In fact, many people writing about manual penalty recovery can be seen offering advice like this:

“After disavowing or no-following links, webmasters must submit a reconsideration request to Google. If the problem is not completely cleared, Google will send a denial message.”

Or advice like this:

“If it’s high quality, but just linked in the wrong way, ask the webmaster to add a nofollow attribute assigned to it.”

If you are wondering, “What’s next?”, so am I.  At this point, I have seen at least one example of almost every type of link drawing a penalty, and Google seems to be accepting  the NoFollow attribute as a way of crossing the blurry line of what is and is not acceptable on every third Tuesday, if the wind is blowing from the northeast with a faint whiff of Lavender in the air. In fact, Google has said that the Disavow tool is like a huge NoFollowifier.  Here is what Google’s John Mueller has to say on the matter:

“You don’t need to include any nofollow links…because essentially what happens with links that you submit as a disavow, when we recrawl them we treat them similarly to other nofollowed links.  Including a nofollow link there wouldn’t be necessary.”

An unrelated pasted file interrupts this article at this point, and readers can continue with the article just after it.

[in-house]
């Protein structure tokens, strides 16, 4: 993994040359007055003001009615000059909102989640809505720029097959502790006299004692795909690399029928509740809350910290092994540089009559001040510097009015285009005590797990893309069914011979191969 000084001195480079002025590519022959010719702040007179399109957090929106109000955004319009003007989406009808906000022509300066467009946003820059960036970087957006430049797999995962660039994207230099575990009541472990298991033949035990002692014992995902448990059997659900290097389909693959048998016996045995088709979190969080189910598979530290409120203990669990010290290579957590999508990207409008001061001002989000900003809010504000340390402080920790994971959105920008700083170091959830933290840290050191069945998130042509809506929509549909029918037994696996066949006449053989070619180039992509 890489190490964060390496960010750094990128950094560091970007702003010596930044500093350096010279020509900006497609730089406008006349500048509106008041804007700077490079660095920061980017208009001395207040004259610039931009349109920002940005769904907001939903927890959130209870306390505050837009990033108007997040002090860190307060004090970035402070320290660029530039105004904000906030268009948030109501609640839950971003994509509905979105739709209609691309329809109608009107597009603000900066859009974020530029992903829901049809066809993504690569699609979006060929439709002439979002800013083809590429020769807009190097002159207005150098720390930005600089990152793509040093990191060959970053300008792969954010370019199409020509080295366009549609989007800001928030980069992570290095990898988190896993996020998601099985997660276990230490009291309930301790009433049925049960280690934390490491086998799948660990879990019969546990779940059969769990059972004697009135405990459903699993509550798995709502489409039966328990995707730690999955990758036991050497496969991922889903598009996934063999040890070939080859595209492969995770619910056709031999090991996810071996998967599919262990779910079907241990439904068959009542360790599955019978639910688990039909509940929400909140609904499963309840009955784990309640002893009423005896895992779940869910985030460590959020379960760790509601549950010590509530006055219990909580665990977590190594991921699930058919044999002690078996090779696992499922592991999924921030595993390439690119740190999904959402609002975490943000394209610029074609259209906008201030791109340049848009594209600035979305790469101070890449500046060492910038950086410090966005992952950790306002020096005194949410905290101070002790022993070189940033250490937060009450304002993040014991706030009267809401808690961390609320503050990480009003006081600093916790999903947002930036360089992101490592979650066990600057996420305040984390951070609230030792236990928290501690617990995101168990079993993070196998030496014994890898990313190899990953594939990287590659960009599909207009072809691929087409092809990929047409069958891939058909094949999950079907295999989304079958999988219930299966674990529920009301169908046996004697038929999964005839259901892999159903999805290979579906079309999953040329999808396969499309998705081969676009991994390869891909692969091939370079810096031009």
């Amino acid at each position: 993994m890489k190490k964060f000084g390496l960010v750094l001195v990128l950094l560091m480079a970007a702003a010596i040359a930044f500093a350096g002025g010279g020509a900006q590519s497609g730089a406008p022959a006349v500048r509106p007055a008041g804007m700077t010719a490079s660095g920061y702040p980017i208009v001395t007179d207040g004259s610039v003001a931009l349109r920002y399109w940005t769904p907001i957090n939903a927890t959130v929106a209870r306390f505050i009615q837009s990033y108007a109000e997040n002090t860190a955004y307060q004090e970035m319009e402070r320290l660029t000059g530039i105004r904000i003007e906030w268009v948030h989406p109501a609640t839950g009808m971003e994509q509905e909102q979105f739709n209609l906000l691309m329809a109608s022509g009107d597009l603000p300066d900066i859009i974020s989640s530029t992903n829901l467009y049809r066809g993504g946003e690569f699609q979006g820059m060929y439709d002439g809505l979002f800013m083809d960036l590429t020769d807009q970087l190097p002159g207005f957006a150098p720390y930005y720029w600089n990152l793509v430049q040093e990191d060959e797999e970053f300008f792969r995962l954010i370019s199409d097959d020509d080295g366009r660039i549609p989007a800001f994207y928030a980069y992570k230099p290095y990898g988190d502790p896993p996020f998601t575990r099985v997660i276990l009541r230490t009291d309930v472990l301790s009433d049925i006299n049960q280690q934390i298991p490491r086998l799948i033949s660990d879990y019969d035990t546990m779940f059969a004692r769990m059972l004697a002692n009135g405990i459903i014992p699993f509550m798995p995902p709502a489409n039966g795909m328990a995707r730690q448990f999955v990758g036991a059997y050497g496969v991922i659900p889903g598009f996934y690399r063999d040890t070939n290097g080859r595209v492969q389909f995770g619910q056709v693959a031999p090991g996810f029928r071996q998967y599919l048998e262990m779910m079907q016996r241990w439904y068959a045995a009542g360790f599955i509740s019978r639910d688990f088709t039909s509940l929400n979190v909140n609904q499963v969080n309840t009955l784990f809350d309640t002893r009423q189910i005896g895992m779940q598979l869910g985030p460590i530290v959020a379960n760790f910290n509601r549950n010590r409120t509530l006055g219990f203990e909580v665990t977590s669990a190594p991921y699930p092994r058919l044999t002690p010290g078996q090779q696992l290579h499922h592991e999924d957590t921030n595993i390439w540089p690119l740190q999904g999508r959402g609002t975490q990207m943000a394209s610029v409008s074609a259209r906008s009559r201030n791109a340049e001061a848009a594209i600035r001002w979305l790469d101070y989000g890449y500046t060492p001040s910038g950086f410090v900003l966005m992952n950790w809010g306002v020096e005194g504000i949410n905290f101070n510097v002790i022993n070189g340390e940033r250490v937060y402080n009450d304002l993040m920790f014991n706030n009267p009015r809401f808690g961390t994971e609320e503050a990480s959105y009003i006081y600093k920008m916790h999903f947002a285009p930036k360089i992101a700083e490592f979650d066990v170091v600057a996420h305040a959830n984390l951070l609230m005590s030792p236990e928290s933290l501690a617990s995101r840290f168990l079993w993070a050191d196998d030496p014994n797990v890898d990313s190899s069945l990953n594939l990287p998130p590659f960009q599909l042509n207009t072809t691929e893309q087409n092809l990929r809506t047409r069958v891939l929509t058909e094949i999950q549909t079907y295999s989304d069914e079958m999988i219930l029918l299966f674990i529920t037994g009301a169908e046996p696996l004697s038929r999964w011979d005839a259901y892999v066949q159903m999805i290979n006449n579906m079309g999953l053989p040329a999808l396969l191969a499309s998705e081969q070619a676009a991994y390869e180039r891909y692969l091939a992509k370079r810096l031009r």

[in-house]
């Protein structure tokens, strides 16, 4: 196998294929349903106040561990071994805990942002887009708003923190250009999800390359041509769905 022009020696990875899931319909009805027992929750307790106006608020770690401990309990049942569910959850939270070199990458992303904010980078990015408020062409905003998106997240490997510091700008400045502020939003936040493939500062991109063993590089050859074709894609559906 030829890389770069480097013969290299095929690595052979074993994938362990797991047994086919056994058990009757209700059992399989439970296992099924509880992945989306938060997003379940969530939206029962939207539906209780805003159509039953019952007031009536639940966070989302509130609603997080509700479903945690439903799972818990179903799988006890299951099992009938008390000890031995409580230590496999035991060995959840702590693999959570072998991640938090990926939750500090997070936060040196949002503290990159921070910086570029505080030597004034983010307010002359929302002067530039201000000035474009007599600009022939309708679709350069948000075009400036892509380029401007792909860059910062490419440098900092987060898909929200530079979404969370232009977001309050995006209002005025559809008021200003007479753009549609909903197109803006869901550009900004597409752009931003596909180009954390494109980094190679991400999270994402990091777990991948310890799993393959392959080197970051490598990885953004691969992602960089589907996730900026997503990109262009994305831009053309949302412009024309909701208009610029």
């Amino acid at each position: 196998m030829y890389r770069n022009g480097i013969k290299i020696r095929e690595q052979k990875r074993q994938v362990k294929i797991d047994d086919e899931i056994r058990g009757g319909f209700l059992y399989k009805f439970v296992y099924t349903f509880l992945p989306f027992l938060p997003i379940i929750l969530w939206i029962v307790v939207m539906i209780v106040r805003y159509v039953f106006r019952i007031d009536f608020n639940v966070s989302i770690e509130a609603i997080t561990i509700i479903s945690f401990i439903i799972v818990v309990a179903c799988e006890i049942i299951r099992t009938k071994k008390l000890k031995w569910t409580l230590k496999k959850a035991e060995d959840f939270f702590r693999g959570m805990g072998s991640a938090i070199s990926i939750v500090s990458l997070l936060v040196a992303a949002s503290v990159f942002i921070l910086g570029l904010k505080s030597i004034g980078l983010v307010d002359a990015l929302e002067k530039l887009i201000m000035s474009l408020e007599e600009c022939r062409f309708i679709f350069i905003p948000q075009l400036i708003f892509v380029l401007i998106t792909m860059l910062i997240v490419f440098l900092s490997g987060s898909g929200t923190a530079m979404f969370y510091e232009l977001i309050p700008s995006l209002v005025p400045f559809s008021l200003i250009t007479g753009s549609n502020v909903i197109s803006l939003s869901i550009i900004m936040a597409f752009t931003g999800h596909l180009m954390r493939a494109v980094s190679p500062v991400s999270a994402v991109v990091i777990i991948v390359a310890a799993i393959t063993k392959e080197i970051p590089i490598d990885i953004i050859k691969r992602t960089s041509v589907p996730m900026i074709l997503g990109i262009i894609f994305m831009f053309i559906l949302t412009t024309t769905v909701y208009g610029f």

Which brings us to today.  I watch, mouth hanging wide open (but not drooling on myself, just to reassure you), the mass NoFollowing of links that some desperate webmasters are doing.  There are plugins for WordPress, such as WP External Links and External Links.

I’ll go into why I think this is crazy below, but some highly respectable people have been driven by Google’s seemingly random penalties to actually use these tools.  Lisa of Inspire to Thrive  explains why she installed the WP External Links Plugin:

“I don’t agree with their nofollow policy or shall we say HINT of it but I don’t want to be penalized by this giant and I’d love to see how long the process takes so we can all learn something from this one.

Why NoFollow is unethical

You should not tell a lie.  NoFollow is ethical on user generated content, not because that is why it was created in the first place, but because it tells the truth.  Unless the website administrator moderates all user-generated content, such as on good quality blogs, the truth is that he or she cannot vouch for the links.  NoFollow truthfully communicates that to anyone who wishes to read that attribute, including search engines.

If NoFollow communicates that you cannot vouch for a link that you have in fact approved, that is a blatant lie.